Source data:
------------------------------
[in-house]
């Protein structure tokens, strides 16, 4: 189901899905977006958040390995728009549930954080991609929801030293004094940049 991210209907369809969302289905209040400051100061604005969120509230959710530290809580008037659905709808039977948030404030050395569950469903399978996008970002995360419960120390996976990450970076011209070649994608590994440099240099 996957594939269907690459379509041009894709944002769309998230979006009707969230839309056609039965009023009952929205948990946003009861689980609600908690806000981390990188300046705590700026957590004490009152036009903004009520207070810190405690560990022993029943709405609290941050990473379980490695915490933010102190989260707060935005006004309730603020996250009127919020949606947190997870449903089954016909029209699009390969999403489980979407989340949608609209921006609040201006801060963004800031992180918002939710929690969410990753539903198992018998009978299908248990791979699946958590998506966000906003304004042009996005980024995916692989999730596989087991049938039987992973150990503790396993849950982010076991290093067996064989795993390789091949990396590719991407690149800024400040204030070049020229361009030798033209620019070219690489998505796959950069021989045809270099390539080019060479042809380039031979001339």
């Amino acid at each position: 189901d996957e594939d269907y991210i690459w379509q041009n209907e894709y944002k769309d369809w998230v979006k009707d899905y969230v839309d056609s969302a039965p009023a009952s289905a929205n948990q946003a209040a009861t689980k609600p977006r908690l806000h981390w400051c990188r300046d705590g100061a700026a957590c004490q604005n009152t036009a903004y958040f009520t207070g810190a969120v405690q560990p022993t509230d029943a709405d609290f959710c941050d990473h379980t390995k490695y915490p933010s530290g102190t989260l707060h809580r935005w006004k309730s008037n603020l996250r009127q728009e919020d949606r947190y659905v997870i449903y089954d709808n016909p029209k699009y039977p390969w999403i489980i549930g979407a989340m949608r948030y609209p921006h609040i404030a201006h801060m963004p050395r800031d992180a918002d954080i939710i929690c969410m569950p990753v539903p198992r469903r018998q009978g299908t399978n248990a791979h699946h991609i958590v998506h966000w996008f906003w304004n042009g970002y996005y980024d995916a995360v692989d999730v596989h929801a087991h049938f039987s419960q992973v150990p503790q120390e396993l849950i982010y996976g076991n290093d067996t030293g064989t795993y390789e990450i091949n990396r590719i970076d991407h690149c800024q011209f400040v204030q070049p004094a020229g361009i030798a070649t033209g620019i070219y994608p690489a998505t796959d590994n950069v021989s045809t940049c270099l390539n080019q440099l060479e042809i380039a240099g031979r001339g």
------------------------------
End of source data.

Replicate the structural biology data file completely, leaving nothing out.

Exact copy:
[in-house]
């Protein structure tokens, strides 16, 4: 189901899905977006958040390995728009549930954080991609929801030293004094940049 991210209907369809969302289905209040400051100061604005969120509230959710530290809580008037659905709808039977948030404030050395569950469903399978996008970002995360419960120390996976990450970076011209070649994608590994440099240099 996957594939269907690459379509041009894709944002769309998230979006009707969230839309056609039965009023009952929205948990946003009861689980609600908690806000981390990188300046705590700026957590004490009152036009903004009520207070810190405690560990022993029943709405609290941050990473379980490695915490933010102190989260707060935005006004309730603020996250009127919020949606947190997870449903089954016909029209699009390969999403489980979407989340949608609209921006609040201006801060963004800031992180918002939710929690969410990753539903198992018998009978299908248990791979699946958590998506966000906003304004042009996005980024995916692989999730596989087991049938039987992973150990503790396993849950982010076991290093067996064989795993390789091949990396590719991407690149800024400040204030070049020229361009030798033209620019070219690489998505796959950069021989045809270099390539080019060479042809380039031979001339």
């Amino acid at each position: 189901d996957e594939d269907y991210i690459w379509q041009n209907e894709y944002k769309d369809w998230v979006k009707d899905y969230v839309d056609s969302a039965p009023a009952s289905a929205n948990q946003a209040a009861t689980k609600p977006r908690l806000h981390w400051c990188r300046d705590g100061a700026a957590c004490q604005n009152t036009a903004y958040f009520t207070g810190a969120v405690q560990p022993t509230d029943a709405d609290f959710c941050d990473h379980t390995k490695y915490p933010s530290g102190t989260l707060h809580r935005w006004k309730s008037n603020l996250r009127q728009e919020d949606r947190y659905v997870i449903y089954d709808n016909p029209k699009y039977p390969w999403i489980i549930g979407a989340m949608r948030y609209p921006h609040i404030a201006h801060m963004p050395r800031d992180a918002d954080i939710i929690c969410m569950p990753v539903p198992r469903r018998q009978g299908t399978n248990a791979h699946h991609i958590v998506h966000w996008f906003w304004n042009g970002y996005y980024d995916a995360v692989d999730v596989h929801a087991h049938f039987s419960q992973v150990p503790q120390e396993l849950i982010y996976g076991n290093d067996t030293g064989t795993y390789e990450i091949n990396r590719i970076d991407h690149c800024q011209f400040v204030q070049p004094a020229g361009i030798a070649t033209g620019i070219y994608p690489a998505t796959d590994n950069v021989s045809t940049c270099l390539n080019q440099l060479e042809i380039a240099g031979r001339g």